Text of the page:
The wonders never cease in J.K. Rowling’s “Fantastic Beasts and Where to Find Them.”
Or maybe it just feels that way.
Two hours and thirteen minutes of Rowling’s endless introductions of new critters, new magic tricks and new wizarding world nomenclature — buttressed by the best effects money can buy — and they can’t figure out how to gracefully end it.
More is not always better, something even the Great J.K. seems to have never figured out. She took over screenwriting duties here, and it turns out her favorite amongst all the wizard movies were the excruciating first couple, those directed by Christopher Columbus, who was too timid to “leave anything out.”
Brtitish TV veteran David Yates is the Designated Harry Potter Picture Director now, appreciated for his efficiency and the fact that nobody else is beating down his door seeking his services or “style.” No, gloom by itself is not a style. Ask Tim Burton.
It’s a more adult (ish) film, owing to the general lack of children, the intensity of the violence and the sex appeal of the casting. Perhaps some adults can lose themselves in this world, reveling in the magic, plumbing for Rowling’s themes and deeper meaning. Not me.
“Beasts” is based on Rowling’s “textbook” to the world she created and populated, allegedly a work Harry Potter and his classmates would have to memorize if they were to master and understand Nifflers, Mooncalves and too many others to list — or bother trying to spell — here.
The author/researcher/ magizoologist Newt Scamander (Eddie Redmayne) has come to New York in the Roaring 20s with a briefcase full of beasts and a secret mission.
But America is a paranoid place, thanks to the “New Salemers,” an anti-witch league run by orphan-abuser Mary Lou (Samantha Morton). Which is why it’s such a disaster when Newt’s creatures — a few of them — escape. An investigator wizard from the American version of the various Ministries we saw in the Hogwarts films spies Newt’s violations of “The Statute of Secrecy” and brings him in to a vast baroque bureaucracy where a huge, ornate meter tracks the “threat level” to wizards from the “Nomag’s,” as the Americans so clumsily name the Muggles.
But Porpentina Goldstein (Katherine Waterston of “Steve Jobs”) has been demoted and can’t get the attention of her stylish, vulpine boss (Colin Farrell). So she resolves to help Newt, figure out what to do with a “Nomag” (Really, J.K.?) baker named Kowalski (Dan Fogler) who has stumbled upon their universe and round up the missing beasts.
It’s a slack film, filled with long scenes of gawking at this four-winged eagle or that platypus/puppy with magpie (thieving) tendencies. The worst Potter movies do this, ad nauseum.
Characters who can dash hither and yon with the whisk of a wand are always walking walking walking through the recreated (digital and otherwise) New York sets. We’re treated to epic scenes of monstrous mayhem, and not just by the Fantastic Beasts. There’s something/someone else loose in the city, perhaps tied to the missing villain Grindelwald, who dominated the pages of various wizard newspapers in the opening credits.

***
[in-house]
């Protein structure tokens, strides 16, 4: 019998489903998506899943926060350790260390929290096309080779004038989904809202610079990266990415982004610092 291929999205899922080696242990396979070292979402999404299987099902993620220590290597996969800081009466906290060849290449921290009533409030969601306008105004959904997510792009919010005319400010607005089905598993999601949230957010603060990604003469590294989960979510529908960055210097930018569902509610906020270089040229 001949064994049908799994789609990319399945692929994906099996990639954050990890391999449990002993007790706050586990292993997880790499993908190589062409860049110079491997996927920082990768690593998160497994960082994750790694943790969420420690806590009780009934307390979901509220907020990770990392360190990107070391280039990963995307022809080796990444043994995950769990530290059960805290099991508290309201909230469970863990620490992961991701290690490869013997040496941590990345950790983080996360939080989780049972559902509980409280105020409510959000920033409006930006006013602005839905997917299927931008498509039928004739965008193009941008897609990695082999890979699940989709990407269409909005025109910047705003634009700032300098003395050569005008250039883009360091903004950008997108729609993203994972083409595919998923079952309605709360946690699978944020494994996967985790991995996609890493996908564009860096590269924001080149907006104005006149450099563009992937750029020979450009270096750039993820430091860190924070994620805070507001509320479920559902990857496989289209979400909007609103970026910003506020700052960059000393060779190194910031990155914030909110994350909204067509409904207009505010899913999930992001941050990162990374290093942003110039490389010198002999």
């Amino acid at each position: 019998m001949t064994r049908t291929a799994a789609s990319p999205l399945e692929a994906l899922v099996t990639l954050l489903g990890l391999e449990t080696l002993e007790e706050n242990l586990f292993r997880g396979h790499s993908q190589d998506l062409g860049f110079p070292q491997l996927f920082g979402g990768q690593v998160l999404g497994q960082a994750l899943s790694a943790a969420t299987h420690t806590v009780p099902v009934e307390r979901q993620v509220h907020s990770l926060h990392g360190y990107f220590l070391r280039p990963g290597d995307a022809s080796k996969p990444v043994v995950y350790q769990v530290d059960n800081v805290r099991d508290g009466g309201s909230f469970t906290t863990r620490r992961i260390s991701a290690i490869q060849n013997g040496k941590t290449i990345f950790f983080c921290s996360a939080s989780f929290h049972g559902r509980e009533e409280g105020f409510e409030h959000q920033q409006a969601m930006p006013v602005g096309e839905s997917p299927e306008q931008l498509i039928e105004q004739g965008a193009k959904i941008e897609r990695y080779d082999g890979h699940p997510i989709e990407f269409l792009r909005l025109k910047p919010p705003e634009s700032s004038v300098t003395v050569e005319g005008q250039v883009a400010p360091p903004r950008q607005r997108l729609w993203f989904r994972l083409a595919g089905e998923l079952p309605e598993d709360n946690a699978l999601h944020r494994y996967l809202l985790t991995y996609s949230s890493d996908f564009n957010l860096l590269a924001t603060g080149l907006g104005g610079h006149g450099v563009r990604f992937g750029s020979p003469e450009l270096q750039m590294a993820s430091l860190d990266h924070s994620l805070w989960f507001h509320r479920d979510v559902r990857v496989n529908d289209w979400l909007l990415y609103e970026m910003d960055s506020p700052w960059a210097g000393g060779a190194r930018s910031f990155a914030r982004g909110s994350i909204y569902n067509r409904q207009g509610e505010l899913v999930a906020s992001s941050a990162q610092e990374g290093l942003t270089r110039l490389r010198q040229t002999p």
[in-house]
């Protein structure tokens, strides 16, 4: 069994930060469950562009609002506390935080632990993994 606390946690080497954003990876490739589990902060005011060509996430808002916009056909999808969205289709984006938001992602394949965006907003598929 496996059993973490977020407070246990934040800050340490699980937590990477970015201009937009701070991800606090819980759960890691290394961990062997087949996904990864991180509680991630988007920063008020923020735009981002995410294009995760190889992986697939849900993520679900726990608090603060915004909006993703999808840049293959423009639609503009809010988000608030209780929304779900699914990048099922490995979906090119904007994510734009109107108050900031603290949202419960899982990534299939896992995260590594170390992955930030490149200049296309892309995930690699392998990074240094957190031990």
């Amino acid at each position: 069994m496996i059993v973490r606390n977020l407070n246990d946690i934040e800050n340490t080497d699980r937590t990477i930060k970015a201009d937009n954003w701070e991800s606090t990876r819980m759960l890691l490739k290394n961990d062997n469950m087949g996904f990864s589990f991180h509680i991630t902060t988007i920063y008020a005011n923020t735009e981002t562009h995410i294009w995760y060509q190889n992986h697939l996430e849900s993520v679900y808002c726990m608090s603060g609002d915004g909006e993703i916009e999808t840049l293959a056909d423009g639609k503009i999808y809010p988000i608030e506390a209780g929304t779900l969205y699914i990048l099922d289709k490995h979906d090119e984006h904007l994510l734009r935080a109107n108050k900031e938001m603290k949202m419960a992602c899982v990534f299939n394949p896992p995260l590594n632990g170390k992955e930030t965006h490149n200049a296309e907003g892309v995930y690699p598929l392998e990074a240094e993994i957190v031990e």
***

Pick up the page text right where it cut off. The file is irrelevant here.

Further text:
Alison Sudol charmingly vamps it up as Porpentina’s sister, Queenie, a genuine flapper, a mind-reader and a bit of a bombshell. So yeah, she knows what you’re thinking, guys. Jon Voight is a nomag newspaper publisher hell-bent on getting his senator son into the White House.
And Ron Perlman growly- voices a shady elvish character in a bar.
But this is Redmayne’s picture, and he takes pains to ensure every shot has his hair flopped forward, his head cocked quizzically to one side and his eyes opened to maximum twinkle. It’s like an audition to be the new Doctor Who, only there’s no hint of danger to him.
There are laughs, and the insertion of a person alien to this world (Kowalski) makes for lots of opportunities that funnyman Fogler (“Balls of Fury”) makes the most of. But even those moments are drawn out past their punchline. The chases are routine, the supporting characters mostly colorless and the color palette all grey and wintry.
Which leaves us with Rowling’s subtexts — about inclusion, tolerance, protecting your world from intolerance, inclusion, understanding and preserving endangered species. Edgy content in our deplorable Brexit age.
There are no doubt millions upon millions — most of them children — desperate to re-immerse themselves in Rowling’s creation, and for those first few minutes of “Fantastic Beasts,” when Newt makes his way onto Ellis Island and John Williams’ famous theme wafts through the soundtrack, I was with them.
And that first peek inside Newt’s suitcase is a bit of a dazzler.
But as “Beasts” hit the 90 minute mark, then the 120 minute one, I was done and there’s a good chance you will be, too. “Fantastic” or not, there are only so many beasts worth finding, and they hardly add up to a movie on their own.
MPAA Rating:PG-13 for some fantasy action violence
Cast: Eddie Redmayne, Colin Farrell, Katherine Waterston, Dan Fogler, Alison Sudol, Samantha Morton, Jon Voight
Credits:Directed by David Yates, script by J.K. Rowling. A Warner Brothers release.
Running time: 2:13